It will cause the plant to stop flowering. Thus, it will direct all sugars to the remaining fruits and they will ripen faster. Topping is totally optional and you can skip it if you want.
Tomato Pruning Methods
Carefully grasp the base of the sucker between the thumb and forefinger. Pinch it or gently bend the sucker until it snaps. It’s best to be done when the tomato sucker is young. Pinched wounds heal quickly and are less vulnerable to diseases. This is called “simple pruning”.
Or: If the sucker has already grown thicker and stronger you can simply use garden pruners. Just keep in mind to disinfect them before you do the pruning to prevent an infection.
The Missouri pruning is used mainly because it reduces the shock to the plant. As we already mentioned, the “Missouri” pruning is pinching only the tip of the sucker. By leaving the last two leaves on you allow the plant to produce more energy for ripening tomatoes. This will also help shade the fruit and protect it from sunscald.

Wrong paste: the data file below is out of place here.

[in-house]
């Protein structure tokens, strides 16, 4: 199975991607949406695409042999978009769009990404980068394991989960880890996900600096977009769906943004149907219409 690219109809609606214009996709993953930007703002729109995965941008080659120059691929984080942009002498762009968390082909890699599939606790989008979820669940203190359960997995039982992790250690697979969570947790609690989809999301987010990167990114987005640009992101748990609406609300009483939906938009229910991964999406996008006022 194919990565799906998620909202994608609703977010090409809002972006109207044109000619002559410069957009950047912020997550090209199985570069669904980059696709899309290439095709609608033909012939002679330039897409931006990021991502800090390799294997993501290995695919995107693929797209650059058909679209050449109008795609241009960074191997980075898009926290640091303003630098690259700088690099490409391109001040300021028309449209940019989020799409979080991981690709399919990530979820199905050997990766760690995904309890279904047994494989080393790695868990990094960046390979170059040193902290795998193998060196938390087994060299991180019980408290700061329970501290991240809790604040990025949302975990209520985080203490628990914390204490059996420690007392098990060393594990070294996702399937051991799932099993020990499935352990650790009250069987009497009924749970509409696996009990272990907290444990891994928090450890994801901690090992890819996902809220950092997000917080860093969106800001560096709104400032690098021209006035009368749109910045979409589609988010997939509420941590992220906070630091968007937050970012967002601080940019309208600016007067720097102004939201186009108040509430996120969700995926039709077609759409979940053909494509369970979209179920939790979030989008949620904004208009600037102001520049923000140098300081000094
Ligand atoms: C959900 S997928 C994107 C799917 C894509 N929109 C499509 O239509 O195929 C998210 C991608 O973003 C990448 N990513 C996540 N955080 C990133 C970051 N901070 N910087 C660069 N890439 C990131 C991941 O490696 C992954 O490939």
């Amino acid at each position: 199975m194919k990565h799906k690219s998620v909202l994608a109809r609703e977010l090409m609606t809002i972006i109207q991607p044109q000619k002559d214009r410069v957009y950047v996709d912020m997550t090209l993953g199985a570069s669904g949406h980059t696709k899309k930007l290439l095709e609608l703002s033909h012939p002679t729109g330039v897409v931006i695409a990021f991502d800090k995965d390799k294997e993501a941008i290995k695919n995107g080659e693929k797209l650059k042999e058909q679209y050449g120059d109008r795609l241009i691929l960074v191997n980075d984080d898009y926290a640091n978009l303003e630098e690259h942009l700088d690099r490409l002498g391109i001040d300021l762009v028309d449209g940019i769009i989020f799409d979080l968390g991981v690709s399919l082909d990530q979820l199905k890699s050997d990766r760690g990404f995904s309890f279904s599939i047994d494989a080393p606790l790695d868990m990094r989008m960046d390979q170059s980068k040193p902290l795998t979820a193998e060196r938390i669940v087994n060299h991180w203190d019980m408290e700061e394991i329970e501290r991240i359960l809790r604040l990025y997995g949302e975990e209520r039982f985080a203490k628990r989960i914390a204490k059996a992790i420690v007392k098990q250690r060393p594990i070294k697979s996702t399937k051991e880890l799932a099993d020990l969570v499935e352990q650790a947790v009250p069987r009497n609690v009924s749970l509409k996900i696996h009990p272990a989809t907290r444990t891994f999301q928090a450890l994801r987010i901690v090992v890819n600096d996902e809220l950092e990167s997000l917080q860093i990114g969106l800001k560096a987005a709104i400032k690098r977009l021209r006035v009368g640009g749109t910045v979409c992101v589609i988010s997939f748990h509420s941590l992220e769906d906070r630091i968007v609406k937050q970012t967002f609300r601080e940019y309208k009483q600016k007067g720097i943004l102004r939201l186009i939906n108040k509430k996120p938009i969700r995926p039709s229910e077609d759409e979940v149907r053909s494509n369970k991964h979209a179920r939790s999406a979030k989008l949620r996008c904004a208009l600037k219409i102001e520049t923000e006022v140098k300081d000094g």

Downside: The remaining sucker will grow new suckers on its own.
Pruning the roots of a tomato plant is usually used to speed up the maturing of the plant. It stresses the plant, as it interrupts it’s natural growth cycle and thus, it forces it to mature faster. The best time for root pruning is the time when the first clusters of tomatoes ripen.
How to do it: Use a pitchfork or a spade and insert it a few inches from the base of the plant, penetrating the soil 8-10 inches. After that, simply make your cut halfway around the plant.
Another type of pruning that we already mentioned is the top pruning, or topping. About 1 month before the end of the season remove the growing tip of each main stem just above the last blossom.